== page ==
Pecking Away

After the initial high of being clean our addiction starts to peck away looking for a way back in. Focus on some self care and positive reflection from your success so far and I promise you it’ll pass! I’ve been there a few times and now I’m over a year in. The beast hasn’t won yet.

It’s not always easy to throw all your weaponry at the addiction when you feel like shit so I normally accept it’s going to be a bad day unless I go for a sleep. Reset by getting some shut eye whether that is a nap mid-afternoon or an early night. Thankfully I sleep much better now that I’m clean from alcohol so nodding off isn’t so difficult. I appreciate it isn’t easy for some people and I really do sympathise but there are not many people in long term recovery who still struggle to sleep if they’re not abusing their body with poisons. Sleep is so important to our mental and physical health. I never appreciated it in the past – arrogantly thinking I could drink late into the night and survive the next day on 4 hours, a full day at work and a hangover. I don’t miss those days.

Photo by Kristin Vogt on Pexels.com

Don’t ever think that I’m boasting or trying to show off my ‘success’ so far in my journey. It isn’t a competition and I take no joy in seeing others struggling. I’ve had a few negative messages lately from people taking exception to certain things I have shared because it doesn’t align with their recovery values or because they are struggling more than me and I may be triggering them. That in itself is an unhealthy way to live, attacking others and making their success seem worthless because you don’t feel good about yourself. We need to take ownership of our own mental health and focus on what we can control. Ourselves.

So, Mental Health Awareness week launched today and we will see so much more online at work, in the media, on the radio, etc and that is great – we need more people talking about mental health but I’m also a little cynical of these days or weeks where we highlight something, promise big change and then go on with our lives until the following year. I’m not saying don’t do Mental Health Awareness week but I would like to see more tangible outputs delivered in the Country from Government, Business and society. I’m British, I can only speak for the UK but I’m sure its just as bad in the US, Canada, Australia, etc (I just know I have readers from these Countries!)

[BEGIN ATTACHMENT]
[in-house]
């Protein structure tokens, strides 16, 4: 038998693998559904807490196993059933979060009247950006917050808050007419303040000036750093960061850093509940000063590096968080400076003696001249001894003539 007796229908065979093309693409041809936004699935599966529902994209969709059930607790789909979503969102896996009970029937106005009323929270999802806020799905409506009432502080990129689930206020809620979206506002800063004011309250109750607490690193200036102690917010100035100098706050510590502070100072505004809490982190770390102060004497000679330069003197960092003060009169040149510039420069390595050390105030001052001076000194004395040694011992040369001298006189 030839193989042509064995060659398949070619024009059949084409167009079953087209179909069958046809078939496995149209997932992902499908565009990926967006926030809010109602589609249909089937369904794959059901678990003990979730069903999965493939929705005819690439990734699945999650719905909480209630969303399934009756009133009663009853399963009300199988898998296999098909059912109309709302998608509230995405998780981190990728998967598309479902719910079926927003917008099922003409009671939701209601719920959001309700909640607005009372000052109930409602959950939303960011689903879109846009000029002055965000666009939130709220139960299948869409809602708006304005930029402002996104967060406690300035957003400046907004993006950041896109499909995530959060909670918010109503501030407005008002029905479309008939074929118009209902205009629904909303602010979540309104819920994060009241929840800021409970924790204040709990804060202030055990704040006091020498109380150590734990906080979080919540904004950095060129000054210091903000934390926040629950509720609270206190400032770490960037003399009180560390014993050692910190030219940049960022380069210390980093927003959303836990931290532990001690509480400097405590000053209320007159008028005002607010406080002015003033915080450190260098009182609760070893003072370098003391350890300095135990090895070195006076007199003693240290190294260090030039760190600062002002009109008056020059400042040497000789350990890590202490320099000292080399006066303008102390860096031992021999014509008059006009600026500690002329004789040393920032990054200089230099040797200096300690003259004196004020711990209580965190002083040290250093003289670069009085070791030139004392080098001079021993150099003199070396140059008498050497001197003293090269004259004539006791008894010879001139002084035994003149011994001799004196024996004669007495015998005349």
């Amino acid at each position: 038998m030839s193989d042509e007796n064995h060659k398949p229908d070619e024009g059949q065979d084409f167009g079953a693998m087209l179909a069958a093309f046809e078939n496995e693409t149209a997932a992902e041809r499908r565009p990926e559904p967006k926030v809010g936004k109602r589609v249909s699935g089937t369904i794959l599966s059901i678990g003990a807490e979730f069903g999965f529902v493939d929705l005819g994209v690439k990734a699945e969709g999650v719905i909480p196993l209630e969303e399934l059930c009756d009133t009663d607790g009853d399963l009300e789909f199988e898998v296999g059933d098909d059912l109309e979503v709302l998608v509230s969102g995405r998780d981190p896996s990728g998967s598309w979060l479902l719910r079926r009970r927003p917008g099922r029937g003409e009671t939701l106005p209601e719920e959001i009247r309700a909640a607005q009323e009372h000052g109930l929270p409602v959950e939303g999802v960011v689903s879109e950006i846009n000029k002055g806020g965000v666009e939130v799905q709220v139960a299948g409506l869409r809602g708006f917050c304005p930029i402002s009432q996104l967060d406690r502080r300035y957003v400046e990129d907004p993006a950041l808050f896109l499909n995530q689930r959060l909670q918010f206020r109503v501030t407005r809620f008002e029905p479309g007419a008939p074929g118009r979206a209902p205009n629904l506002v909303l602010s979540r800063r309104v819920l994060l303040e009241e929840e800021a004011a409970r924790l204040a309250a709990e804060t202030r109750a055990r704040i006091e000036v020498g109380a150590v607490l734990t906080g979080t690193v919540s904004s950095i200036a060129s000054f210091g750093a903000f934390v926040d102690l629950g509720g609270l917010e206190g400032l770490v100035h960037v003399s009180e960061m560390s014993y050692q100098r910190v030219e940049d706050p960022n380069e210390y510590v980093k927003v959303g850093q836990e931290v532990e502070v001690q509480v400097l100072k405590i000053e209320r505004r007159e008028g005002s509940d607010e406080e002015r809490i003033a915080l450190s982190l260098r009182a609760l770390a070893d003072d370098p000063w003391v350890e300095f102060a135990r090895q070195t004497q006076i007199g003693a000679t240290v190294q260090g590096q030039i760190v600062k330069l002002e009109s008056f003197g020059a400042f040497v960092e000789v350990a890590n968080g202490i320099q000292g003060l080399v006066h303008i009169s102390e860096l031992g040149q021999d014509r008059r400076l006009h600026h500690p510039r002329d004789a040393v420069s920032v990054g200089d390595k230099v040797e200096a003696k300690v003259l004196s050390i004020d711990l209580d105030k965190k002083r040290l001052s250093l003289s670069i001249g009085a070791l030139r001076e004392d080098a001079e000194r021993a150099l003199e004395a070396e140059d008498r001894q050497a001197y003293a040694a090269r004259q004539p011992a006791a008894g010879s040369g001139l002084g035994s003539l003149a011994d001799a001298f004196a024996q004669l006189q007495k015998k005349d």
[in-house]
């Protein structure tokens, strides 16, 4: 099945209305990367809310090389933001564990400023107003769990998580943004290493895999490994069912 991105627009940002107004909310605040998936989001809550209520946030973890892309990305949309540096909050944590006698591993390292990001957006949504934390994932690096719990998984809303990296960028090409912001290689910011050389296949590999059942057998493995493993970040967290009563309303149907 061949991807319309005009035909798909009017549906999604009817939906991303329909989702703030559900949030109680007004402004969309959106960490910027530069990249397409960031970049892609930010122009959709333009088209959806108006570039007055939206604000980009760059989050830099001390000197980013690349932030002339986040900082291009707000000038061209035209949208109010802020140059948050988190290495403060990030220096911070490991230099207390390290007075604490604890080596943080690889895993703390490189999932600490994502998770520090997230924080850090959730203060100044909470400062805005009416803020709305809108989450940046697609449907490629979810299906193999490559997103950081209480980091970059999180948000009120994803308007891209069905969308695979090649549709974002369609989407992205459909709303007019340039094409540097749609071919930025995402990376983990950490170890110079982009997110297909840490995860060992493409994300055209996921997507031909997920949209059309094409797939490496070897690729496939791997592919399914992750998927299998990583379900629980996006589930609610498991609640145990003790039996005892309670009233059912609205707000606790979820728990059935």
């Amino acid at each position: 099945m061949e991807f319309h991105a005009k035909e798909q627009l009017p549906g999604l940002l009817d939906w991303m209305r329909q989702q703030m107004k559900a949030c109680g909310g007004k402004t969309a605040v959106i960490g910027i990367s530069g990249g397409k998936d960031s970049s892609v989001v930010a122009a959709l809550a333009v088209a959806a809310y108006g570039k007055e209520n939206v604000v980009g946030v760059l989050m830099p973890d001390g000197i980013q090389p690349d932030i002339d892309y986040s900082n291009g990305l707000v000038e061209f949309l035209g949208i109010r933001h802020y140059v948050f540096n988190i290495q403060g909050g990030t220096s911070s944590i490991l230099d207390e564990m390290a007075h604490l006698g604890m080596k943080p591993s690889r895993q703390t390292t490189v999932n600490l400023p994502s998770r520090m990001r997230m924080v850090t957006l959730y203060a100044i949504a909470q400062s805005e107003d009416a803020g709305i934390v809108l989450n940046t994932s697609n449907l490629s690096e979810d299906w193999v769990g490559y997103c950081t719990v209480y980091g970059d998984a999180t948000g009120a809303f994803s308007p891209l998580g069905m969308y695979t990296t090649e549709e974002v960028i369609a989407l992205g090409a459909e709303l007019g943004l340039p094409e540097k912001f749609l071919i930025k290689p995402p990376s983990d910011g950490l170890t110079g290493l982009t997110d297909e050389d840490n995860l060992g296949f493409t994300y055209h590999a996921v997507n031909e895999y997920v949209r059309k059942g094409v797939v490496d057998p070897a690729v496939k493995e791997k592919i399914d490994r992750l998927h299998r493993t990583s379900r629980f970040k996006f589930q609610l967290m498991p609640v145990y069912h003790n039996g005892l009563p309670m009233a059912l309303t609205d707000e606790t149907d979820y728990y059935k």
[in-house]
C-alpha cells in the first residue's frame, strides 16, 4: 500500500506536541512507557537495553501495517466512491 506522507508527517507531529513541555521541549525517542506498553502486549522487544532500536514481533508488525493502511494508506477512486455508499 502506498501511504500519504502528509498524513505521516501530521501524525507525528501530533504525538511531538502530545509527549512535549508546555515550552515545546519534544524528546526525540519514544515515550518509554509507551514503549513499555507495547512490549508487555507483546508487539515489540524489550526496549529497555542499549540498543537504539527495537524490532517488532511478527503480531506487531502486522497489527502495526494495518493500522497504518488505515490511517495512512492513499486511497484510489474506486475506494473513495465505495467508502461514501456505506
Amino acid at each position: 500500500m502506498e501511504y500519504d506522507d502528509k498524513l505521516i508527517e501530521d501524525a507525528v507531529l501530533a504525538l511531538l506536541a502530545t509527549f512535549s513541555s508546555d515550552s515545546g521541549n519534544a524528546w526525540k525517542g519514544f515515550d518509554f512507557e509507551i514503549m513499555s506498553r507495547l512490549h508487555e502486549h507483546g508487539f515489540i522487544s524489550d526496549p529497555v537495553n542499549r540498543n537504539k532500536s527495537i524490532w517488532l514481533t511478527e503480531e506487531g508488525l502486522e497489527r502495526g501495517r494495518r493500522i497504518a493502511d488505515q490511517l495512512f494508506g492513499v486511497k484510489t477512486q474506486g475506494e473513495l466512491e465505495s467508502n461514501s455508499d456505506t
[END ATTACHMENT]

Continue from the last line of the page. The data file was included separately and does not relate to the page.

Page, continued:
We all have mental health but it just happens that some people have poor mental health. We are doing so much in the UK now regarding physical health (fighting obesity, teaching our children to be active and eat well, reducing meat and sugar in our diets, etc) but other than ‘talk to somebody’ what do we really see in the mainstream that screams to us that we are getting a strong hold of the mental health crisis that plagues society?

The disproportionate system we have across the UK is another issue. I was fortunate enough to access excellent NHS mental health care both in hospital and then in the community following my breakdown. It was immediate, it was to a high standard and most importantly I haven’t relapsed or needed their services since I finished my treatment. I know of two others within the company I work for (similar backgrounds, job roles, home lives, etc) who had very similar scenarios to me in terms of their illness but due to where they live their experience was completely different. I won’t go into the details but one of the ladies I am talking about was sent home from the hospital the same night she had attempted to take her own life and when she called the Crisis team after returning home to say she still felt suicidal she was told to try going to sleep and see how she felt in the morning. Later that night she took an overdose. Thankfully she survived. Another was told there were no beds in any local hospitals so she would need to go to a hospital over 100 miles away. She has young children. Her partner doesn’t drive. It just isn’t good enough.

Is a human life not an important enough reason to fix and improve this system? A mother. A father. A son. A daughter. A brother. A sister.

To conclude, a special mention to the wonderful little community we have going on Twitter (using the #RecoveryPosse hashtag). For all the services and treatments out there both privately and through the state which naturally cost a lot of money, I can honestly say one of the best things about my recovery has been the support network I’ve built up with strangers (although I now consider them friends despite never meeting them!) on a free to use social media platform and those like-minded people in various stages of their own recovery will never realise how much of a positive impact they have had on my life.

Author: Happy Daddy

A married thirtysomething Dad of two young daughters navigating my way through life a day at a time

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